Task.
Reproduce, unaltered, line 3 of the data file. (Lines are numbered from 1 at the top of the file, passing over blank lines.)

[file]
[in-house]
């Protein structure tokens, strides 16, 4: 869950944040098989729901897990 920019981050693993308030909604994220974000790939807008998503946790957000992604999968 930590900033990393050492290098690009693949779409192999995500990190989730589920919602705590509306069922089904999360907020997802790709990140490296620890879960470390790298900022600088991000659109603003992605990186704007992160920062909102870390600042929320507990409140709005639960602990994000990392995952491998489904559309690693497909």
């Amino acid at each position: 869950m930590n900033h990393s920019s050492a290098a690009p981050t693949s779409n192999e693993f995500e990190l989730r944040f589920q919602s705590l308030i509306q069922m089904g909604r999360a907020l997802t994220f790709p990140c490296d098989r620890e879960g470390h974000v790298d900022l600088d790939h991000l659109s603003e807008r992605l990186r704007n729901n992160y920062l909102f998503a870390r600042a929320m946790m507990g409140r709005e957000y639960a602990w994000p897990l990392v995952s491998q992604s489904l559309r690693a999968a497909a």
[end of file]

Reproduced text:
């Amino acid at each position: 869950m930590n900033h990393s920019s050492a290098a690009p981050t693949s779409n192999e693993f995500e990190l989730r944040f589920q919602s705590l308030i509306q069922m089904g909604r999360a907020l997802t994220f790709p990140c490296d098989r620890e879960g470390h974000v790298d900022l600088d790939h991000l659109s603003e807008r992605l990186r704007n729901n992160y920062l909102f998503a870390r600042a929320m946790m507990g409140r709005e957000y639960a602990w994000p897990l990392v995952s491998q992604s489904l559309r690693a999968a497909a």